Roland Barthes’s structural work was translated and published in 1977, but I maintain that this iconic book is essential for writers of any age – including in 2013. If you have yet to pick up a copy of ‘Image, Music, Text’ I recommend you to now take a pause in reading this post and hit whatever online book shop you prefer most. Or, if you’re of that conviction, you continue reading and go out first thing tomorrow morning to a physical shop. See bottom for online links.
In ‘Image, Music, Text’ (original in French) Barthes provides lucid and cogent expositions on topics such as the “Rhetoric of the Image” and an “Introduction to the Structural Analysis of Narratives” among others. He works, as the title suggests, through the three media of communication and addresses issues relevant to any narrative, whatever form it may take.
In his structural analysis, the very atoms of narrative are broken down into their microparts: catalysts, nuclei, cardinal functions, informants and indices for example. For each part, Barthes spends some time explaining its appearance, its function, and its place in the sentence and narrative overall. Whoever claims that storytelling isn’t a craft must reconsider after reading this book.
For it is precisely the craft of storytelling Barthes emphasises here. Of characters, for example, he writes: “as units of the actional level, find their meaning (their intelligibility) only if integrated in the third level of description, here called the level of Narration.” He breaks down characterisation into basic parts of action and derivation and suggests a tripartite division of all character types, or as he calls it, “a paradigmatic structure”: Subject/Object, Donor/Receiver, Helper/Opponent. Furthermore, Barthes stresses that the type of character is defined depending on its interaction in the action: desire, communication, and struggle.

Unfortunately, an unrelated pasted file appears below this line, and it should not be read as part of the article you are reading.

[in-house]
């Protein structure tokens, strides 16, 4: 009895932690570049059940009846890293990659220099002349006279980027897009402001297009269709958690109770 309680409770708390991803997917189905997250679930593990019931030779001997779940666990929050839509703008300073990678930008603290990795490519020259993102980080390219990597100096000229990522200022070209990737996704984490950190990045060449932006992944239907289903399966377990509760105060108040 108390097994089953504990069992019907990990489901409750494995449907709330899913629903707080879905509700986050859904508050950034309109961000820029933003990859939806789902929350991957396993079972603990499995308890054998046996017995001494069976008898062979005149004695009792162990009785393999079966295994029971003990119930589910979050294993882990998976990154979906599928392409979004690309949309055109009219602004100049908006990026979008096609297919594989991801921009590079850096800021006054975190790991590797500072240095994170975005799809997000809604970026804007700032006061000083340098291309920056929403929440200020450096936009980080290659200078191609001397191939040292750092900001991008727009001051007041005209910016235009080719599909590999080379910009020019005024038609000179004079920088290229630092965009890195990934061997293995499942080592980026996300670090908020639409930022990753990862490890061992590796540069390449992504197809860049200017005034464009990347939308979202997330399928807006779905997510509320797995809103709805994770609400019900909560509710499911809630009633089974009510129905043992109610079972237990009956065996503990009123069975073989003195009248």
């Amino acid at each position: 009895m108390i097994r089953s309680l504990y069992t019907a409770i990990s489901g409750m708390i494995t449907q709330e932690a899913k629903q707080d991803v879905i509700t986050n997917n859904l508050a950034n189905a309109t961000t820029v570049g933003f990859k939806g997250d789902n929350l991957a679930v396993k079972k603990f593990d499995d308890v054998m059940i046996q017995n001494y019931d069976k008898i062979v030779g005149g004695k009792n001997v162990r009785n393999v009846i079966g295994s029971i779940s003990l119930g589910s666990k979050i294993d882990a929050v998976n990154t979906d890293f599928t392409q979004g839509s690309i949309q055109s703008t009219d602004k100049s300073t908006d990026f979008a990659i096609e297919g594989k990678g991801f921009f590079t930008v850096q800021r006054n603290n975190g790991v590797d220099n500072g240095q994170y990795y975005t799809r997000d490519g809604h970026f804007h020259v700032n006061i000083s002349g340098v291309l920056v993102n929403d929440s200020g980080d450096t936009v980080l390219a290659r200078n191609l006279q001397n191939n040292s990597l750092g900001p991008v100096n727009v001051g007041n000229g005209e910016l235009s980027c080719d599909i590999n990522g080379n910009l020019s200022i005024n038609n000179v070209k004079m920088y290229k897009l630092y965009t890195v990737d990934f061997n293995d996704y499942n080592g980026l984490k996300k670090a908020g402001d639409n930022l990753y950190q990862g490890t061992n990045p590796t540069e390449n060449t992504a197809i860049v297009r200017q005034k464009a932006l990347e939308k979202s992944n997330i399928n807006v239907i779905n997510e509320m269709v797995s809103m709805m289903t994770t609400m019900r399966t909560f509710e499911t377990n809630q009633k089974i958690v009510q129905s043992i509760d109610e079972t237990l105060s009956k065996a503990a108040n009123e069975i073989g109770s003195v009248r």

Later he touches on the function of time and distinguises between real time and fictional time, suggesting that a narrative follows a sort of internal logic in terms on temporal movement. What we would denote ‘time’ in real life, simply does not exist.
Towards the end of the book he provides a “Lesson on Writing” through a parallel with Bunraku, Japanese doll theatre. Japanese theatre is self-conscious about its audience and an explicit performance. Forget Stanislavski and method acting: the puppeteers are visible although disguised in black. Barthes gives here an interesting and compelling discourse on the act of storytelling.
Sources for ‘Image, Music, Text’:
I recommend buying it so you can make notes and highlight significant passages. The book has now become my new bible in terms of fiction writing and as I move towards editing in my final year fiction project, I will re-read and absorb every word Roland Barthes has to say.